Case of the Riverville Murder
A Short Story by Ernie Whitenack
“What are you doing?” Hurley asked.
“Me? I’m taking shots of the pier for the town. They plan to expand the pier this fall and need photos for the engineers. I’m sure glad the rain stopped. I’m on a short deadline as it is. Have a good day” Maxwell lied, turned and returned to his car.
AT 11:00 a.m. the same morning, Allan Rockford guided the state police Lincoln carrying Scott and Mic, into a “GUEST” spot of the Riverville Police Department parking lot.
A loud knock on the office door brought Carl Hendersen sharply to his feet with; “Come in please.”
“Scott! What a surprise. I don’t think I’ve seen you for a couple of years. Strange thing, but I was going to call you in a day or two.”
“Well, I’ve saved you the effort,” Scott said and proceeded to introduce Mic and Allan.
“To what do I owe this visit?” Carl asked as he emptied his pipe on a cork knocker?
Scott explained Mic’s position at Swenson’s Plumbing Service and asked Mic to tell the story. When Mic finished Scott added, “I have a list here of the men on the shift that was recalled. The underlined names have a police record. I hope it is helpful.”
“Thanks for being so alert, Mic. And, your efforts as well, Scott. We are aware of this situation and Kelly is being protected. This whole thing is tied in with illegal gun sales, the murder of an ATF agent and Kelly overhearing two men talking about a shipment leaving from Portland. We expect an ATF agent here soon to work with us out of this station. There is a constant tail on Kelly and we have men, all volunteers, watching the whole thing. In fact, our photographer has been photographing the two guys that alternate following her. I should have some shots today. I intended to call you and ask if you could run them through your I.D. people. I’ll also send them to the FBI. We have a feeling they are members of the Compton Hill gang in Somerville. That’s where the murdered ATF agent was working undercover.”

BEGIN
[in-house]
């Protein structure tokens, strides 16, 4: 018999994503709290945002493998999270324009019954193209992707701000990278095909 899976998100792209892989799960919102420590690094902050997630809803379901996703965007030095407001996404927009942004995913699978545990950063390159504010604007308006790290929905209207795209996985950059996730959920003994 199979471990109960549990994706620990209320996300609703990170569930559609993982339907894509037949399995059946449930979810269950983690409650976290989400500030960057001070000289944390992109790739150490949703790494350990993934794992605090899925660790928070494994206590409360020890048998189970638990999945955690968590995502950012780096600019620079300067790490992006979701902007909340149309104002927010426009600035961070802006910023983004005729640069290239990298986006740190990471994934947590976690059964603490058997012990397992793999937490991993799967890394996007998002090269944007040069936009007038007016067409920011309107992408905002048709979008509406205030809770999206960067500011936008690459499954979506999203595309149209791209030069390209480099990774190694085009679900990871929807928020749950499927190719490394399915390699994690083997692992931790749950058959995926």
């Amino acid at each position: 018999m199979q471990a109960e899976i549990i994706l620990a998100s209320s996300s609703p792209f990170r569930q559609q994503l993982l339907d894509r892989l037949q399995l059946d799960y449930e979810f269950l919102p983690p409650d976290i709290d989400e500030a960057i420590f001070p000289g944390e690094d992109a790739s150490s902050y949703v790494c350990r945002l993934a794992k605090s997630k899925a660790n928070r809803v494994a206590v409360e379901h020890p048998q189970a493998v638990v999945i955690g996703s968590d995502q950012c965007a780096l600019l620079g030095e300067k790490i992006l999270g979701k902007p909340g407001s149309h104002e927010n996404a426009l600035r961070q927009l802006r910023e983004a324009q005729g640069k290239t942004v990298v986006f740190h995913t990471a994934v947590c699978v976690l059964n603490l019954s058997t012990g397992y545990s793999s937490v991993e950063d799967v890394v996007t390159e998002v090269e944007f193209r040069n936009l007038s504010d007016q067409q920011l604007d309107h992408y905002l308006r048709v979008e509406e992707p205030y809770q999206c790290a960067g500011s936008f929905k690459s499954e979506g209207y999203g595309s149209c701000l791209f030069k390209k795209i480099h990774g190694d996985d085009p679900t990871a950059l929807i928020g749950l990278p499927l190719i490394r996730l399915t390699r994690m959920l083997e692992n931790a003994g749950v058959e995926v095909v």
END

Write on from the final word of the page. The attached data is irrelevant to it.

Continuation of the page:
Another knock on the door interrupted their conversation and Charley Maxwell came in, apologized for interrupting and Handed Carl an envelope saying:
“Here are three sets of the pics I took of the guys following Kelly. One shows a holstered revolver when the guy’s jacket slipped open. I hope they prove useful.”
“I’ll let you know, Charley, as soon as I know. Thanks for delivering them.”
“He’s a good man,” Carl told them after he left. “He and I go back a long way and he is as concerned about Kelly as the family.”
The three men looked over the pictures before Carl pulled out a set and gave them to Scott.
Rockford asked before they left, “I’m a sergeant in the state police and I’m surprised I haven’t heard of this before. Regardless of the job we have, every state officer is kept informed. Don’t they know about this murder and the harassment of Kelly?”
“No, not yet,” Carl replied. “Because of the complexity of it all, and the safety of civilians, we are holding off on other agencies being involved. However, that is about to end with the distribution of the photos. The ATF and FBI, and I suppose The Maine State Police, will all be working on this case. Well, it’s about that time. Can you join me for lunch? We have a very good cafeteria for a small-town department.”
Carl, upon Scott and Mic leaving, prepared the envelope with the photos for posting to the FBI. He left the mail-room and started back to his office when he heard his name called.
“Sergeant Hendersen. Hold up please.” shouted the Desk Sergeant who hurried toward Carl with a civilian following closely behind.
“Carl, this is Henry Reichmann from the ATF. I was bringing him to your office when I spotted you. He asked to see you and the chief.”
Meanwhile, Scott, on the way to the parking lot, lit his pipe filled with Royal Blend. His thoughts being completely about Kelly Adams, and the fear she must be feeling, walks right past the Lincoln. Mic grabs Scott’s arm and directs him to the car.
“Mic, is there any way you can keep an eye on the men with records who work for Swenson’s Plumbing Service? It seems to me the Riverville cops have a hard road ahead with this case.”